Richard Essay

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    Richard III: Transformative task Note for parents For the parent/s of the child who now owns Richard III: a children’s novel. I decided to convert Shakespeare’s Richard III into a children’s book due to how much Shakespeare’s Richard intrigues me and the moral lessons that I believe a child can learn from his story. In Shakespeare’s play, Richard is portrayed as a Machiavel, he is unapologetically manipulative yet a smooth-talker with a sense of humour. This combination of characteristics, along

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    HSC Advanced English, Module A: Richard III and Looking For Richard, Essay Connections of commonality and dissimilarity may be drawn between a multiplicity of texts through an appreciation of the values and attitudes with which they were composed. Accordingly, the values and attitudes of the individual being may be defined as an acute blend of externally induced, or contextual and internally triggered, or inherent factors. Cultural, historical, political, religious and social influences, dictated

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    Detective Wilde, am being assigned the opportunity of a lifetime! Solving the murder of Richard Webster is what's going to determine whether I receive a spotlight in the newspaper. Business has been slow lately so this will help pick it up. Ahead of the interrogation, I gathered data on the victim and each of the suspects. Some background research shows that the Webster Network of co-workers are troubled: Richard, a class A jerk, Hugh, a broken businessman, Rita, in a troublesome relationship, H.T

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    A deeper understanding of ambition and identity emerges from pursuing the connections between King Richard III and Looking for Richard. Compare how these texts explore ambition and identity. Ambition; an earnest desire for some type of achievement or distinction, as power, honour, fame, or wealth, and the willingness to strive for its attainment * Al Pacino’s production as an art-house vanity project * Promotes himself – manipulating the audience through cutaways, specific and timed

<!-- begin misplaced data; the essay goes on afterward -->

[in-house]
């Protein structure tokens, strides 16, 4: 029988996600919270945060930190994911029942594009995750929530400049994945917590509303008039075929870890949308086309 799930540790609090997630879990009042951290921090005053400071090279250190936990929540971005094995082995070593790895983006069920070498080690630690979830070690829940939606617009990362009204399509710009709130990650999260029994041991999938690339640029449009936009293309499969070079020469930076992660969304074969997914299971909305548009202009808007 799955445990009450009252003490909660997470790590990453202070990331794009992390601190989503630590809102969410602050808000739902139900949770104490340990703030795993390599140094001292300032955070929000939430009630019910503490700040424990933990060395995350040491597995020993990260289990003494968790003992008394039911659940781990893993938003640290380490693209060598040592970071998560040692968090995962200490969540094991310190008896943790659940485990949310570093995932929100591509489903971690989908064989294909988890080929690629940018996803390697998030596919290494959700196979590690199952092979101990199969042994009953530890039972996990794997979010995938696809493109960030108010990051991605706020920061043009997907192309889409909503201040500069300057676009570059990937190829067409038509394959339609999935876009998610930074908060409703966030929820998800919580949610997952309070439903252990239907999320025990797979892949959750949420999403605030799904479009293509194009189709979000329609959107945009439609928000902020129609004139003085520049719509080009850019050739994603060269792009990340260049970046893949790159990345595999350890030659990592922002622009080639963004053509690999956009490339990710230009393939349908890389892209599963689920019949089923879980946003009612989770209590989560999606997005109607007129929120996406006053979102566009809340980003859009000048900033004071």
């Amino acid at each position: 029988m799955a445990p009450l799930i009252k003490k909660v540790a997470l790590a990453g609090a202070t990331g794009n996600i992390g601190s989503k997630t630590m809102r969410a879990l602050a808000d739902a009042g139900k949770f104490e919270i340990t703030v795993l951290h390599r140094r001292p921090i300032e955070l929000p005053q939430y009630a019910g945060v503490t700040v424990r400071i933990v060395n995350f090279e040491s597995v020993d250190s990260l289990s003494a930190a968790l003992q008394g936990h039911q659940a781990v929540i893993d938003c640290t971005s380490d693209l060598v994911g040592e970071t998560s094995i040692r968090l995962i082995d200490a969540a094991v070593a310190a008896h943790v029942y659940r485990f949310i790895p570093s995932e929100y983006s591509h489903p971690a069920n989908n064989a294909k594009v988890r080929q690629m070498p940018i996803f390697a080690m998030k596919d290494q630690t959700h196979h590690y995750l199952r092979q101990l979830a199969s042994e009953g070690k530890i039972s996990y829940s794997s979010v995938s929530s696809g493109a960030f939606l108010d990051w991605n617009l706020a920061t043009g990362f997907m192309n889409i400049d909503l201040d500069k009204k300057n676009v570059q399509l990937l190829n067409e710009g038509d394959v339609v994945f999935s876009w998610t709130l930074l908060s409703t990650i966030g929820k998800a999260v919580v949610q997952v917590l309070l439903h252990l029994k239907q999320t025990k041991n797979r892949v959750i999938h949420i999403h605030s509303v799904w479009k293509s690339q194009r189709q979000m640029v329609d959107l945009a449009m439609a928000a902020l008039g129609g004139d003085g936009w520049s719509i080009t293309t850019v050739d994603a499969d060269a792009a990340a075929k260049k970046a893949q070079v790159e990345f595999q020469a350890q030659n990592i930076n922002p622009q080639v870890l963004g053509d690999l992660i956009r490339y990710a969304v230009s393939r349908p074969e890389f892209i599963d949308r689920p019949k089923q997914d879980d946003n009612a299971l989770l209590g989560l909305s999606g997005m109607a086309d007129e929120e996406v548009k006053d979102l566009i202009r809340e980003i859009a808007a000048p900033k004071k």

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    Being the only president to ever resign from office is not the best title to posses (“Richard M. Nixon”). Richard Milhouse Nixon resigned from office after facing the consequences of his actions (Bankston 793). Richard Nixon started his life in California. Nixon and his family was pretty well off as they lived within the middle-class. A couple centuries later Nixon was elected president, as many believed he would be. Nixon would later be the mastermind behind a devious act that would cloud his name

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    To the average eye Richard Cory would seem to have the world and no worries in life with his wealth and social status. However, Richard Cory would turn out to be unhappy and uneasy with the life around him which would seemingly lead to his death in the end. In the poem "Richard Cory" Richard Cory is a humble man who is revered by the townspeople because of his status as a wealthy individual. Many of the towns people wanted to be in his shoes and thought of him as king. However, he seemed to be

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    Richard Burbage

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    Edward Alleyn and Richard Burbage were both notable actors in Elizabethan England. These actors have contributed to theatre in many ways, for both Elizabethan and English theatre. They have also contributed to modern English Society in many ways. These actors have also performed in plays that were scripted by Shakespeare himself. They have also performed and contributed to both the Globe Theatre, and the Fortune Theatre. These actors also are notably rivals of one another in Elizabethan theatre.

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    historic tragedy, Richard III. This will be compared with the 1996 adaption of Richard III’s act one scene one, directed by Richard Loncraine. This analysis will take in to consideration, the elements of film which regard to visual communication of the actors, costume design, a consideration in the music will also be considered and the period of which it’s set in. Camera angle choices and shots will be analysed and how they convey to the audience by progressing through the story. Richard III begins

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    Richard Cory

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    Edwin Arlington Robinson’s “Richard Cory” contrasts the discontented, frustrated lives of small town people with the seemingly successful and wealthy existence of their hero, Richard Cory. As the ordinary men compare their daily grind of denial with the glitter of Cory’s world, they envy him. But, as the poem reveals, their envy is foolish. For Richard Cory’s final action reveals a different person from the townspeople’s image of him, a person who has been suffering in secret. The poem’s final lines

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    Richard Cory

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    doesn’t always lead to a happy ending in life. In the poem Richard Cory, by Edwin Arlington Robinson, a rich man gets a sense jealousy when walking down town and passing people who are far less fortunate than him. This entire poem portrays human irony, such that Richard Cory ends up committing suicide even though he had everything. In the poem it states, “And he was rich-yes, richer than a king.” One must raise the question that if Richard is being compared to a king from a wealth standpoint than

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